When it comes to politicians using your tax dollars to rename public properties after themselves, have you ever asked yourself, is America turning into Uzbekistan?
Wall Street Journal reader Alan Sechrest of Mission Viejo, Calif. was wondering the same thing, when he wrote a letter to the paper asking why Democrat Nevada Senator Harry Reid handed over $2 million of our money to the University of Nevada, Las Vegas but was happy to take credit as though he wrote the check from his personal account. The money was for beginning construction of the "UNLV Harry Reid Research and Technology Park."
Sechrest asked Sen. Jim DeMint (R-SC), who has been fighting against pork barrel spending in Congress, to sponsor a bill stating that no currently serving legislator or other government employee may have his or her name attached to any project paid for by taxpayer dollars.
He added if they do, then they must erect a sign that simply says: "This park was made possible by the taxpayers.
Theres one congressman whos been fighting this lonely battle against taxpayer-funded vanity projects where politicians get buildings or bridges or roads named after themselves.
Rep. Michael McCaul (R-Tex.) has been introducing bills since 2008 that would stop the use of your tax dollars to funds for any project or program named for any individual serving as a member of Congress, or delegate, or resident Commissioner.
But the bill sits frozen as a statue at the House Committee on Oversight and Government Reform, ignored.
Its pretty clear that the late Sen. Robert C. Byrd (D-W.Va.) set the standard for having government property and other assets named after himself, with more than 30 public properties named after him while a sitting senator. The joke in West Virginia is, highway drivers get lost for hours driving mindlessly around in circles on roads named after the late Senator (take Route Robert Byrd to Highway Robert Byrd to Interstate Robert Byrd.)
Here are the Congressmen who used taxpayer money to name public properties after themselves, according to Rep. McCaul, a list thats as of June 25, 2009. This is likely an incomplete list, but it's the best Rep. McCaul could do:
Sen. Robert Byrd, D-WVA: Robert C. Byrd Center for Hospitality and Tourism; Robert C. Byrd addition to the lodge at Oglebay Park, Wheeling; Robert C. Byrd Hilltop Office Complex; Robert C. Byrd Locks and Dam; Robert C. Byrd Green Bank Telescope; Robert C. Byrd Aerospace Tech Center; Robert C. Byrd Industrial Park; Robert C. Byrd Drive, from Beckley to Sophia (Byrd's hometown); Robert C. Byrd National Technology Transfer Center at Wheeling Jesuit University; Robert C. Byrd Highway; Robert C. Byrd Federal Correctional Institution; Robert C. Byrd High School; Robert C. Byrd Freeway; Robert C. Byrd Science Center; Robert C. Byrd Health Sciences Center of West Virginia; Robert C. Byrd Cancer Research Center; Robert C. Byrd Technology Center at Alderson-Broaddus College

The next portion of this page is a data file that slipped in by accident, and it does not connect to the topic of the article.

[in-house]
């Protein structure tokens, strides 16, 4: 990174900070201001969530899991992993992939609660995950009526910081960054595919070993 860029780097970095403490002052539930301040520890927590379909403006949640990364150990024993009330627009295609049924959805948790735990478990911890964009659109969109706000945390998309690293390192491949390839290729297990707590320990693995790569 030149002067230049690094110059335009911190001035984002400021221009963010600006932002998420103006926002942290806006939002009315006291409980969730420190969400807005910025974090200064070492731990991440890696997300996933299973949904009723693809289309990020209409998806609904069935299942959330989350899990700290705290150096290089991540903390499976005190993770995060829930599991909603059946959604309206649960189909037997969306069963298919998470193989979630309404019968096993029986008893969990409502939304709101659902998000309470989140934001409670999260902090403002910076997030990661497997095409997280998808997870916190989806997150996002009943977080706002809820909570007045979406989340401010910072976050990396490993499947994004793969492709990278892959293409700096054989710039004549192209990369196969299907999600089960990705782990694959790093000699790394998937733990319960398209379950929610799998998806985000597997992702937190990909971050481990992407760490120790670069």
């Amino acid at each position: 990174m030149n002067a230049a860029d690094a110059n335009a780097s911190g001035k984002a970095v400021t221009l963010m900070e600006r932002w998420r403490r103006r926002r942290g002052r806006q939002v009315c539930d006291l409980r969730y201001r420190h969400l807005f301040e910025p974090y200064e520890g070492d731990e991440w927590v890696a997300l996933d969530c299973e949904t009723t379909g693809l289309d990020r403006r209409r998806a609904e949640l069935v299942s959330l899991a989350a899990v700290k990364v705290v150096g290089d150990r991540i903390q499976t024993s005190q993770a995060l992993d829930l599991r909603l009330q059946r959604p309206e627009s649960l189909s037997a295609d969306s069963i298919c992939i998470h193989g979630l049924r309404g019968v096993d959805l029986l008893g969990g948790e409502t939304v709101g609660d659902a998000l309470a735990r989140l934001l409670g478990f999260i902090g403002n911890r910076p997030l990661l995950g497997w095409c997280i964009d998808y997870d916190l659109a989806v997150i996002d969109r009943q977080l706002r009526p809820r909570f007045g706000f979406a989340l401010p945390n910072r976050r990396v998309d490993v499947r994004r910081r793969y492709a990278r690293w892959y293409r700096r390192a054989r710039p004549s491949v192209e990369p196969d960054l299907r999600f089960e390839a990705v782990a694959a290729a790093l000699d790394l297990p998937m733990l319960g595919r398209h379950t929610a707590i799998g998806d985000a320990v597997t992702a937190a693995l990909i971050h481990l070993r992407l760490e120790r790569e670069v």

Sen. Tom Harkin, D-IA: Harkin Grants: A grant program for local school remodeling in Iowa; Harkin Wellness Grants: A grant program for promoting healthy lifestyles in Iowa; Thomas R. Harkin Global Communications Center (CDC building)
Sen. Mitch McConnell, R-KY: Mitch McConnell Park in Bowling Green, KY
Sen. Arlen Specter, D-PA: Arlen Specter Headquarters and Emergency Operations Center (CDC building)
Rep. James Clyburn, D-SC: James E. Clyburn Golf Center; James E. Clyburn Pedestrian Overpass; James E. Clyburn Intermodal Transportation Center; Rep. John Dingell, D-MI; John D. Dingell Drive at new airport terminal in Detroit Metro
Sen. Frank R. Lautenberg, D-NJ: Frank R. Lautenberg Rail Station in Secaucus Rep. John Murtha, D-PA: Jack Murtha Highway, John Murtha Johnstown-Cambria County Airport
Rep. Charles Rangel, D-NY: Charles B. Rangel Center for Public Service at the City College of New York, the $1.9 million in tax dollars
Sen. Harry Reid, D-N.V.: UNLV Harry Reid Research and Technology Park, $2 million earmark
Rep. C.W. Young, R-FL: C.W. Young Center for Bio-Defense and Emerging Infectious Disease
Wall Street Journal editorial writer William McGurn has written about this abuse of your tax dollars. Gurn notes that these "monuments to me are a gateway to even more taxpayer abuses, because they grease the "way for fatter appropriations bills. They invite clear conflicts of interest ..even when federal funds are not used for the original naming."
He adds: At the minimum, a public park or building named for an elected official provides a huge political advertisement for an incumbenta campaign advantage paid for with the public's cash.
Gurn notes that the press release for the Frank Lautenburg project boasts that "the vast majority of funding for this station was secured as a result of Senator Lautenberg's work as Chairman and Ranking Member of the powerful Transportation Appropriations Subcommittee."